Sofia Ilyas is the Sales & Marketing Director at Nura, a headphone brand founded in 2015 and headquartered in Melbourne.
1) To kick things off, could you tell us a little about your career background and current role?
I previously worked in music, managing a record label called Erased Tapes. I then launched my PR agency, Float, and during that time, I acquired clients such as Carhartt and Nura. I’m currently full-time at Nura as the Sales & Marketing Director.
2) What does a day in your life look like for you? Can you take us through a recent workday?
I start my day by answering all my emails in order to empty my inbox, so I can focus on the rest of my workday.
I then make a to-do list and select music albums to accompany the type of work I’ll be doing that day. Piano music works well against spreadsheet work and techno when I need to get pumped for a meeting!
As I work from home, I created various working areas, some sitting areas and others where I stand. I move to a new spot when I hit a target on my to-do list. I find moving to a new spot not only keeps my mind fresh but also allows me to move my body and stretch. I place a lot of awareness on my posture while I work.
I do no more than 6 hours of work in one sitting. This allows me to accumulate hours for creative thinking away from my desk. I take a break to cook for myself and then I walk for at least an hour and think over my workday and what I want to focus on for the rest of the week. When I arrive home, I sometimes do some more work but mostly I start listening to music and ensure I rest my mind to prepare for the next day.
3) Does your current role allow for flexible or remote working? If so, how does that fit into your life and routine?
My current role allows for remote working. I ensure I follow the same formula as if I was in an office. I’m at my desk by a specific time. I focus on my work during the day and focus on myself in the evening.
4) What does work-life balance mean to you and how do you work to achieve that goal?
I try not to see it as a balance as that tends to place work in the negative bucket. Work allows for mental stimulation, self-development by working with others, and financial support. That income funds my lifestyle and my passion projects. The fresh food that I cook and eat impacts my work positively and so on. It’s all interlinked and when you see it that way everything falls into its right place.
5) In the past 12 months, have you started or stopped any routines or habits to change your life?
I cut out a lot of unhealthy food. I avoid snacks such as crisps and I cook almost every day. I make sure I always walk, no matter what the weather is or how I feel. I walk during the sunset hours as it helps me feel connected to my surroundings.
Watching the lighting change as the sun goes down is always incredible. It also helps me relieve any tension or negative thoughts I may take on during my workday. If I have an issue at work, I try not to spend time in a negative mindset. Instead, I think about a potential positive solution.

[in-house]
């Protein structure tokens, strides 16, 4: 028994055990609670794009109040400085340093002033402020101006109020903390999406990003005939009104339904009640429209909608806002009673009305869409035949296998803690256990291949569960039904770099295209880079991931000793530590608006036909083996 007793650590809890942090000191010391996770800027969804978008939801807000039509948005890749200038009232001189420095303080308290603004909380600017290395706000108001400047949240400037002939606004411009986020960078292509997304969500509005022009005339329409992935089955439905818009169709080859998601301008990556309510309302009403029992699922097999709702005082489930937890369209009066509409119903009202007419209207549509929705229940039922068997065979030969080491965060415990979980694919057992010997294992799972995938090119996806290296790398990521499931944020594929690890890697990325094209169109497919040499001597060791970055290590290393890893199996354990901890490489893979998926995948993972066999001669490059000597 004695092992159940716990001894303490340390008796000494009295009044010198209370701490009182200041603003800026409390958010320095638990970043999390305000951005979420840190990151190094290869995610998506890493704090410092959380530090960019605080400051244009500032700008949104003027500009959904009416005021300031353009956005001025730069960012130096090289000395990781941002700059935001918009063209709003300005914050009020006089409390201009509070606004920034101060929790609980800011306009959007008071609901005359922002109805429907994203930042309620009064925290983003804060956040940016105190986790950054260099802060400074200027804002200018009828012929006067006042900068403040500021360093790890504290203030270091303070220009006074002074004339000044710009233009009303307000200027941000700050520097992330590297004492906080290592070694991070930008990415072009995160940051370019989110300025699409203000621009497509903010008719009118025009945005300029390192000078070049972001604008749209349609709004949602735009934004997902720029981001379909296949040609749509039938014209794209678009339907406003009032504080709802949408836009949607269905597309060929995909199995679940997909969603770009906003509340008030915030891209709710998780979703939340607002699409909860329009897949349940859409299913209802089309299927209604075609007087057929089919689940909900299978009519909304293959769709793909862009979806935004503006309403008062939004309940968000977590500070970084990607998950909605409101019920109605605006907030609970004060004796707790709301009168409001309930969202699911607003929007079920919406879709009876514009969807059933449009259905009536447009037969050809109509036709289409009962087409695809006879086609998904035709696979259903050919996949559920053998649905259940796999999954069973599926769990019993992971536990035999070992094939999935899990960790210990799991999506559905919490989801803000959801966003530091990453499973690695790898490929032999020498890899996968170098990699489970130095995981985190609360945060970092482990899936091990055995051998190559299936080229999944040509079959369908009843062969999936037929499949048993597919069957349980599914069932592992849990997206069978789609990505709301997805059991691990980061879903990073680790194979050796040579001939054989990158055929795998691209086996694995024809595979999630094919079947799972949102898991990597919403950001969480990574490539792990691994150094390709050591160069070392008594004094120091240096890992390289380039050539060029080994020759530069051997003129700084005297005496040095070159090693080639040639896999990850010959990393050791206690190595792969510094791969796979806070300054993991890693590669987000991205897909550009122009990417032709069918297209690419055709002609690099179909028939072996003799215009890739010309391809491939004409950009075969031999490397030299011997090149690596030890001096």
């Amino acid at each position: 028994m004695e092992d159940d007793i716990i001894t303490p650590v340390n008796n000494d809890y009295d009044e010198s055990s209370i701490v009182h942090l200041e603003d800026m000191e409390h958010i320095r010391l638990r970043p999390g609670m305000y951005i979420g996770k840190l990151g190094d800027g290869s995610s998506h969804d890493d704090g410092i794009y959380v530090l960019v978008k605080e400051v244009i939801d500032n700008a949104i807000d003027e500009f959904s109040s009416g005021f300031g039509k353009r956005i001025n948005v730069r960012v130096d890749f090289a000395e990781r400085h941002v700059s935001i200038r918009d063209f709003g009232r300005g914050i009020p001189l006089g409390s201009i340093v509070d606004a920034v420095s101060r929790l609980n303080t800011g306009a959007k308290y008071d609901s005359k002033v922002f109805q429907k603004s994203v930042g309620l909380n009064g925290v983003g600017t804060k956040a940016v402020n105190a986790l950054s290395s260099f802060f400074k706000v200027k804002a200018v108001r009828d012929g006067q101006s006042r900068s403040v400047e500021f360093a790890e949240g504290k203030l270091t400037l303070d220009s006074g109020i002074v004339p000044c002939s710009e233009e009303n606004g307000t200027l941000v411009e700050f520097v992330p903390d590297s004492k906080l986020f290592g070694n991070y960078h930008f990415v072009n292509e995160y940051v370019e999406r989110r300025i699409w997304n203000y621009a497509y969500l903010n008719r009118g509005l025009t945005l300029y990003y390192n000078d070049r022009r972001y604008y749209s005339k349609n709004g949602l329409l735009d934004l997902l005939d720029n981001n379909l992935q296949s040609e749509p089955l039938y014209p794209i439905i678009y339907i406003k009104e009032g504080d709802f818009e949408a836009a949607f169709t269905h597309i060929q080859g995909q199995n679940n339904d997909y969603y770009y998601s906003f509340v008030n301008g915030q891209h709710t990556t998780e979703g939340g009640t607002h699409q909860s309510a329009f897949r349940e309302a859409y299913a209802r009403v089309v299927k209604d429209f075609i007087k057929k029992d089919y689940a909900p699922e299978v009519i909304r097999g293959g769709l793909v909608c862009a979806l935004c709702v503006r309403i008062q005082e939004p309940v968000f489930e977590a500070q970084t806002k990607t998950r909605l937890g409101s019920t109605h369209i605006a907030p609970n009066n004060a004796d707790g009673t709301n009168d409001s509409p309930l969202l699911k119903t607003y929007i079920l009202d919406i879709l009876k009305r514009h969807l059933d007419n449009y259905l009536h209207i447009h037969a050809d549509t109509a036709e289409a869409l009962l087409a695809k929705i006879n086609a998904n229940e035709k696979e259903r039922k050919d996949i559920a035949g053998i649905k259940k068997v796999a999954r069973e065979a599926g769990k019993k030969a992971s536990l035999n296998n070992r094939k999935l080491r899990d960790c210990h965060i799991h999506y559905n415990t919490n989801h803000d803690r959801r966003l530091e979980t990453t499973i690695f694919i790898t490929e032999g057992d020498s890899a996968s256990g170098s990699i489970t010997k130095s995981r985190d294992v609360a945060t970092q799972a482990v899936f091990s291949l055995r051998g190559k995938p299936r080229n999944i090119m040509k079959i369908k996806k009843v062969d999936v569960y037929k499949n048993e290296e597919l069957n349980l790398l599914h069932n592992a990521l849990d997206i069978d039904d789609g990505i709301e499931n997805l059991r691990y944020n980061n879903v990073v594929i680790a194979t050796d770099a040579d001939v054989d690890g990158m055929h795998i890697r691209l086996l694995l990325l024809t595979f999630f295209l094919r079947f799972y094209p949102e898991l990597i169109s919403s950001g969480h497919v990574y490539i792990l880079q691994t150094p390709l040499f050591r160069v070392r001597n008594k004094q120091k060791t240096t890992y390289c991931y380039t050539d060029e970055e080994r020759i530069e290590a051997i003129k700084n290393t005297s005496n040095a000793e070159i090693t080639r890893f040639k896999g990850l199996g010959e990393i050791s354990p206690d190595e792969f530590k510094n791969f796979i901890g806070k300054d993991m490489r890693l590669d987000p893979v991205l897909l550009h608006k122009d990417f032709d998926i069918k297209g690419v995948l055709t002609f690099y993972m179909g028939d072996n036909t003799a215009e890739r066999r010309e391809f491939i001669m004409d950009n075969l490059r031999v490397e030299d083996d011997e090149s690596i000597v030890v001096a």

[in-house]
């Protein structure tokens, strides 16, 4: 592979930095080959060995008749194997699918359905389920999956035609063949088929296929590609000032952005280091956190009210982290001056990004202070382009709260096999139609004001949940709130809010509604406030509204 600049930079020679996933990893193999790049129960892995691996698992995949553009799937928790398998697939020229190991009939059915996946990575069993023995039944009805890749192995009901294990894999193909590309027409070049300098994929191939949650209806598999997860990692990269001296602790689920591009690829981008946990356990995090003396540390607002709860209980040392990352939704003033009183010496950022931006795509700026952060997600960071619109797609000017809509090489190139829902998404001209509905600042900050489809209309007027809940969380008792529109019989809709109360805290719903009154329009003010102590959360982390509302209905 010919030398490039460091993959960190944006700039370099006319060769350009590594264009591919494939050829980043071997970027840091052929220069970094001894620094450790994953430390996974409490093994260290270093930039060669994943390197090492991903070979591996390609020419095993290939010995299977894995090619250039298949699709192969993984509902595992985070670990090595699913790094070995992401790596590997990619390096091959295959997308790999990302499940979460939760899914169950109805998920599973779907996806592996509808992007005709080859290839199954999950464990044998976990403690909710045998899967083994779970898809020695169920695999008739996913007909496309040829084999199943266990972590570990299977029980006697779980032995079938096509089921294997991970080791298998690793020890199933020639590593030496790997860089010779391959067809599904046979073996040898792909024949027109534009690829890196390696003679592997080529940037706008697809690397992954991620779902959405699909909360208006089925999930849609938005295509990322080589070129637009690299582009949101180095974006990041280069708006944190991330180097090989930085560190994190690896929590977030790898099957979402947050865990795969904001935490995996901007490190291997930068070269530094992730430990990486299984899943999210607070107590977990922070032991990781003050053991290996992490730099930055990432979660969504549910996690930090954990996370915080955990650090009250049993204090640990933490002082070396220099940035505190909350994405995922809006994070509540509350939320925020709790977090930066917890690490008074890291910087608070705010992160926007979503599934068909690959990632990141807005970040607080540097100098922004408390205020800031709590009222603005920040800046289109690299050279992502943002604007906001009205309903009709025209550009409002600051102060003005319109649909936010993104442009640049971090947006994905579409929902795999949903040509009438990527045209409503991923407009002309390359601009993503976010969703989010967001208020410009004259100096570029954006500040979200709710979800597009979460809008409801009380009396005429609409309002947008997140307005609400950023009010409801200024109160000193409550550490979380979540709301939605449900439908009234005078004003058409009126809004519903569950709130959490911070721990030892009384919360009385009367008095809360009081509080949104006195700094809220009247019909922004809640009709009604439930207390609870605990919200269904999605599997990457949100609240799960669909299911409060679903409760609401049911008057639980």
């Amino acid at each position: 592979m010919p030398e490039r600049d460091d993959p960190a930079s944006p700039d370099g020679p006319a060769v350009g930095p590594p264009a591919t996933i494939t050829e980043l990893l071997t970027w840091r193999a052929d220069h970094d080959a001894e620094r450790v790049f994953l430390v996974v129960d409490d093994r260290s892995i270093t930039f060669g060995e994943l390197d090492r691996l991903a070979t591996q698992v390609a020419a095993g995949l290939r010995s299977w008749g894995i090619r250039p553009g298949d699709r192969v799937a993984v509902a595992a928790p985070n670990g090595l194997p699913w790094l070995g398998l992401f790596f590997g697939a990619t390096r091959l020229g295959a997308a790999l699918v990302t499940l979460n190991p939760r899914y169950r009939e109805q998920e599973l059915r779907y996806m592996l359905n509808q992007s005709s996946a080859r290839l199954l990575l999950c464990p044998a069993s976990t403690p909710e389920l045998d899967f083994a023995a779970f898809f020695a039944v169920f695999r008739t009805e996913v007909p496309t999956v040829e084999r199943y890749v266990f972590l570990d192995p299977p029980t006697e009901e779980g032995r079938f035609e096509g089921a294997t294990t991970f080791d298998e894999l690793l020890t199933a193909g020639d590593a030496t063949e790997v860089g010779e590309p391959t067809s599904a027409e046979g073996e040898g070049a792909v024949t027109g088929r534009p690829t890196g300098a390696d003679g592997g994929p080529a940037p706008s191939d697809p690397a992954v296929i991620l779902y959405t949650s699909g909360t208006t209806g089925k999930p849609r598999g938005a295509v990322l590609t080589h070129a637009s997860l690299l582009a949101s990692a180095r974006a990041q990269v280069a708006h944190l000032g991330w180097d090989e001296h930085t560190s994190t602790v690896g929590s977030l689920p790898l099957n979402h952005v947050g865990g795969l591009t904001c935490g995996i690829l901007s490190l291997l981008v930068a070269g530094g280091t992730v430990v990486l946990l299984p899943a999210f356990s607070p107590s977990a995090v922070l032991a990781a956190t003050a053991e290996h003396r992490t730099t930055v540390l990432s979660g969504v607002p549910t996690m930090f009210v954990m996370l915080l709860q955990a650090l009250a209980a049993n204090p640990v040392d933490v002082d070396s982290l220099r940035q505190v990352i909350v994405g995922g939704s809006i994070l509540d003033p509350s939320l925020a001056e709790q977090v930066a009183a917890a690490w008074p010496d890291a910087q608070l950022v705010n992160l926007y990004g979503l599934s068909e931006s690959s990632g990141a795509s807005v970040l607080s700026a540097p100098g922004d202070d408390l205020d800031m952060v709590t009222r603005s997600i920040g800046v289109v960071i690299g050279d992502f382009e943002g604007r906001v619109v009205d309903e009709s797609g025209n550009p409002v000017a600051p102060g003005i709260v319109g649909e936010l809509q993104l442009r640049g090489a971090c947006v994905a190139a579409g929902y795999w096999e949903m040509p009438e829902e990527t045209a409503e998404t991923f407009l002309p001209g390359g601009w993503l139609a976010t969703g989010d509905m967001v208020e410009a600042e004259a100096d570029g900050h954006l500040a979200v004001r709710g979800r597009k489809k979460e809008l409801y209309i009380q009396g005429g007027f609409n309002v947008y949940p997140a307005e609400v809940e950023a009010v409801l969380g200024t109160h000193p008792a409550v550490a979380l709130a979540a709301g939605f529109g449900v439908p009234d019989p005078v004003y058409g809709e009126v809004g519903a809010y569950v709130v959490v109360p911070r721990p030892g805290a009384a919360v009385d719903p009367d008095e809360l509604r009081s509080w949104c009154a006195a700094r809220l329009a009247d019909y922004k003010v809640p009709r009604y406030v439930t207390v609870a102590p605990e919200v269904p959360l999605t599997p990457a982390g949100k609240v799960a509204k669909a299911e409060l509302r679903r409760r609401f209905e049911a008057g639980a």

A few months ago, I started working with a success coach, who I now speak to every two weeks. Having a professional to bounce off and give attention to my self-improvement has become important to me.
Personal and work-life are so intertwined. How we treat colleagues, friends, things that occurred in our childhood, it all impacts our work behavior. It’s important to dig deep inside ourselves and understand our behavior better, so we can improve our interactions with colleagues.
6) Do you have any favourite books, podcasts or newsletters that you’d like to recommend?
I’m currently reading The School of Life: An Emotional Education by Alain De Botton. I like a lot of his thoughts on topics and would recommend digging into his videos on YouTube.
7) Are there any products, gadgets or apps that you can’t live without?
I can’t live without my record players and speakers. Selecting records in the evening and listening while I lay on the floor is my favourite way to relax.
8) If you could read an interview about work-life balance by anyone, who would that be?
Nils Frahm was always inspiring to me in that he had a vision and worked really hard to achieve it but when he was around his friends, his phone was never out. He was fully focused on them and in the moment. I’ve always struggled with not thinking and I’ve found focusing on being in the present has really helped me have a healthier life.
9) Do you have any last thoughts on work, life or balance that you’d like to share with our readers?
If anything is making you feel anxious at work, write in one row the issues you are facing, and in another row try and list positive actions you can take to improve the situation. We all like to blow off steam sometimes but try to focus on problem-solving instead.
Find things outside of work that can help you relax, inspire you to think, self-improve, and so on. Share your experiences with friends and ask them what challenges they face and how they’ve corrected them. There’s so much you can learn for those around you.
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